Industry leaders argue they are “overwhelmed” with 120 different targets in the voluntary reduction programme alone, but campaigners say they are dragging their feet.

Meanwhile, there is the thorny issue of the sugar tax and whether it should be extended beyond soft drinks.

Suppliers are calling on Boris Johnson to stand firm on his opposition to what he has described as “stealth sin taxes”. But in the first 100 days of his leadership there has been stony silence - and this was the man who introduced just such a tax as London mayor.

Labour says the obesity strategy is travelling “at a snail’s pace” and is set to call for the expansion of the sugar tax and accelerated moves on plans for store promotions and HFSS ad crackdowns.

“What we want more than anything is more strategic vision,” says one industry source. “We need the government intentions to have credibility and purpose rather than 120 different targets and PHE spending millions on a report from Kantar that nobody reads.”


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Jeremy Corbyn: Labour will “give local authorities the power to make our high streets the pride of our communities that they once were”

High street: find a credible replacement for business rates

Everyone from Mary Portas to Dave Lewis has highlighted the crippling impact of business rates on the industry, over the course of more than a decade. But can a new government produce a credible solution?

It’s not as if the death of the high street isn’t a big political issue. With ongoing campaigns running in several redtops, it is a potential vote winner.

But the complexities of pricing rates and coping with the exodus to online shopping has thus far defeated politicians, and the boarded-up shops and CVAs have kept coming.

A report last week by the Treasury Select Committee provided new hope that MPs might finally have had enough, calling on the government to undertake an urgent review of alternatives, including the option of a hybrid tax combining elements of a property tax and a sales tax, though it said there was little evidence in favour of Lewis’ idea of an ‘Amazon tax’.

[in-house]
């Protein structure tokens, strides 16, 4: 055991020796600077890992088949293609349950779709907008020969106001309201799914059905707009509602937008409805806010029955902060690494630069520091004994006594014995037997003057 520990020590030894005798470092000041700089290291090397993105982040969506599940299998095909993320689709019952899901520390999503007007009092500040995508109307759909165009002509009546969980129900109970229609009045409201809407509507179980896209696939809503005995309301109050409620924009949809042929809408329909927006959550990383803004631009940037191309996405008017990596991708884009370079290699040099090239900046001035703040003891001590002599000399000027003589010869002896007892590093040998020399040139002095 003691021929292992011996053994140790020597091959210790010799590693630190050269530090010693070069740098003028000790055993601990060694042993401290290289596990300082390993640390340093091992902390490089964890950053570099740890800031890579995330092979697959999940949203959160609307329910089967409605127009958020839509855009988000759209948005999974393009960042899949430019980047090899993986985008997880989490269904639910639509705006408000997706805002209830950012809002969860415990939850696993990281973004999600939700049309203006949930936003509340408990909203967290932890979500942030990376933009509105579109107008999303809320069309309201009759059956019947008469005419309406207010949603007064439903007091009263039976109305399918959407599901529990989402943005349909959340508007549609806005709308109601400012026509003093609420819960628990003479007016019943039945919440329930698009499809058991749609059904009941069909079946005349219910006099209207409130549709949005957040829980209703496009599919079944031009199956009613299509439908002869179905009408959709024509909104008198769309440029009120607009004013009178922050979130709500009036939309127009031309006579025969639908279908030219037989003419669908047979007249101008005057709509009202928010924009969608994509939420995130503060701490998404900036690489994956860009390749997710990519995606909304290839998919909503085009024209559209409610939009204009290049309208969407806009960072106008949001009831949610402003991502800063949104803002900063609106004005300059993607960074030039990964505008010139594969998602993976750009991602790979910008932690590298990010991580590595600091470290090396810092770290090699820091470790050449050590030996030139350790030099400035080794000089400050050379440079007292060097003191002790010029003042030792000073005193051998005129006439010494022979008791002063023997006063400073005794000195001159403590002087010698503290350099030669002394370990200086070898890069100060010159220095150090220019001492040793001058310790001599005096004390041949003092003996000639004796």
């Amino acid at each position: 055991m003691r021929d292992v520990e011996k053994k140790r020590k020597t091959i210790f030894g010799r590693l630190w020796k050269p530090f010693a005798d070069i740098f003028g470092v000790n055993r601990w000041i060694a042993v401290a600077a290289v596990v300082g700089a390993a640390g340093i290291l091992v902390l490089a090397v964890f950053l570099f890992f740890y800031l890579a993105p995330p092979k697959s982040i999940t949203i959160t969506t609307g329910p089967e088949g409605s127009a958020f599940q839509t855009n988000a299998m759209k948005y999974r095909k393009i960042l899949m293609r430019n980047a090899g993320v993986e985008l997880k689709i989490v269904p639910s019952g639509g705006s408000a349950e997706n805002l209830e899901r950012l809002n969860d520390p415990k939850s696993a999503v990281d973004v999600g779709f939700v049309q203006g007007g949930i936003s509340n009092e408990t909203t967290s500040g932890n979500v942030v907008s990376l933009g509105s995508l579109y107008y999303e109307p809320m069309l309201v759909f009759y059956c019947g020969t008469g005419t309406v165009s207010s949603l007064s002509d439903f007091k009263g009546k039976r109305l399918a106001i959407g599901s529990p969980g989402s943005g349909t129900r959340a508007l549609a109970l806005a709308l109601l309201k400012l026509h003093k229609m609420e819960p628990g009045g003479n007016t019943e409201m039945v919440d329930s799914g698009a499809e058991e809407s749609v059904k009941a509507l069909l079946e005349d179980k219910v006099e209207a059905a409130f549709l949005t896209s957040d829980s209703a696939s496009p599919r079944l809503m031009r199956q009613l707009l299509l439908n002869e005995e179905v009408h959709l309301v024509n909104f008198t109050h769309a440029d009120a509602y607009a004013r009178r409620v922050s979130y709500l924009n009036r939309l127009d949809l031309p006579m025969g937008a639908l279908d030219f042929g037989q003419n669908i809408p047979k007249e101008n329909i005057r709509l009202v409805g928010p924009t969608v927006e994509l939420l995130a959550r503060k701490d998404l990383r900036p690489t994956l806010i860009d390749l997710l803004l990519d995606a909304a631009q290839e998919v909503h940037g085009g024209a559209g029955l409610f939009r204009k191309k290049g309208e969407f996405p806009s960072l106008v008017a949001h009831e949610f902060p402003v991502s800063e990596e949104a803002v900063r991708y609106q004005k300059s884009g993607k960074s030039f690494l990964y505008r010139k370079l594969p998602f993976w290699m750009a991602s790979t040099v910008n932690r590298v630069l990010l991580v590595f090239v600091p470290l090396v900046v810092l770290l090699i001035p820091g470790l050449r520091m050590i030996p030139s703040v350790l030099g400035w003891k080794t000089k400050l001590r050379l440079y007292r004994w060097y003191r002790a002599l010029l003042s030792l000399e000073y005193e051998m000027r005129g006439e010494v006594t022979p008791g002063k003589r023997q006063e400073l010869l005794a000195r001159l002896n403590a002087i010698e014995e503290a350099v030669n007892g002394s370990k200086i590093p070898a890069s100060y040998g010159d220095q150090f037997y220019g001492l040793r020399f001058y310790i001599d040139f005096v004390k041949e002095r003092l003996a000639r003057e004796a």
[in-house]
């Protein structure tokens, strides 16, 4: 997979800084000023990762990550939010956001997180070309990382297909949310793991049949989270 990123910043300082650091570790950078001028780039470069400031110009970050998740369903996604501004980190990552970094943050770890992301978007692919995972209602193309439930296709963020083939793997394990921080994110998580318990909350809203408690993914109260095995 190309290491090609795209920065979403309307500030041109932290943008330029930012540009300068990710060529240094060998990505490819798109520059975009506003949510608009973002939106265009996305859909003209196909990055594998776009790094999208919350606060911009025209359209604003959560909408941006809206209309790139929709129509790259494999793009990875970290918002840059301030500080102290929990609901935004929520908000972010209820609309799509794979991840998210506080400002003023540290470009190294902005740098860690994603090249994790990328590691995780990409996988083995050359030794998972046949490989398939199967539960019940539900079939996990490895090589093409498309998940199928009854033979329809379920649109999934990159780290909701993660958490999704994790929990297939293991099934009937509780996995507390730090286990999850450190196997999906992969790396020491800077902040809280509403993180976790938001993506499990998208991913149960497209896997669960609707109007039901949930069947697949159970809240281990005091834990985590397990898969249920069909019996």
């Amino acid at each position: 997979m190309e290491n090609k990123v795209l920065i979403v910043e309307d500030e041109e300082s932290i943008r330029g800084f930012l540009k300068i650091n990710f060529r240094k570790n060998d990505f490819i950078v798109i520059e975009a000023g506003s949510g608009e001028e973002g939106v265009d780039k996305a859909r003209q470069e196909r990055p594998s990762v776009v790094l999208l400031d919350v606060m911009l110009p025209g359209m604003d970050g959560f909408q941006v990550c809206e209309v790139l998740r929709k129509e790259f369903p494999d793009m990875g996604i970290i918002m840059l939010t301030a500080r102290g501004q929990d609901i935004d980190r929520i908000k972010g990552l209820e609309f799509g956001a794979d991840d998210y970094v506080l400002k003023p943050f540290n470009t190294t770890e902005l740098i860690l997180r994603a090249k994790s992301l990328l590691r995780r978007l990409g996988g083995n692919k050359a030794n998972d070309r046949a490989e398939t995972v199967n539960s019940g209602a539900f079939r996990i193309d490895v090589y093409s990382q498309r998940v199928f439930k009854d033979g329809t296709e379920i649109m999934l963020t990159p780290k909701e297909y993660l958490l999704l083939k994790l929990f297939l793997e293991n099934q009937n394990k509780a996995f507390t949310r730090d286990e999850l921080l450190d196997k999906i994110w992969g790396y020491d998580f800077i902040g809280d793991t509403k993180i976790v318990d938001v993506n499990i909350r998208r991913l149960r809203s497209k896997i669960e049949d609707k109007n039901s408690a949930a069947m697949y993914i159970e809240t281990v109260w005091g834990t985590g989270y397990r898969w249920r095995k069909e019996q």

Significantly the committee described previous measures, such as the government’s Future High Streets Fund, as a “sticking plaster”, despite Johnson having raised the fund, aimed at helping struggling towns, to £1bn in August.

Labour leader Corbyn, meanwhile, is promising “radical” action that would include giving authorities power to force landlords to re-open empty shops. But can Labour, or anyone, make them viable?


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Jo Swinson: “Chlorinated chicken may as well be the national bird of Brexit” 

Food to be truly at heart of policies without issues becoming toxic

The challenge used to be to try to find any mention of food in political speeches or manifestos in the run-up to elections, but thanks to Brexit it seems guaranteed to be in the front line.

Jeremy Corbyn’s speech warning of a “Thatcherism on steroids” post-Brexit trade deal, which would see food from the US laced with “rat hair and maggots” as part of a “sell-out” trade deal with Donald Trump, was a taste of things to come.

The election also comes hot on the heels of protests against the meat industry, with the rise of veganism and climate concern becoming highly toxic issues for the industry.

But will the campaigns result in more bluster than concrete plans for food policies?

As well as huge questions over what Brexit means for UK retailers, suppliers and farmers, the government is drawing up its first food strategy in 75 years, with a report due to be published by Leon founder Henry Dimbleby next year.

The industry is also hoping the next government will accelerate the work of the Food Sector Council, so far a huge damp squib. Billed as a game-changer when it was announced two years ago, it has been completely overshadowed by Brexit and a much-awaited industry deal has so far failed to materialise.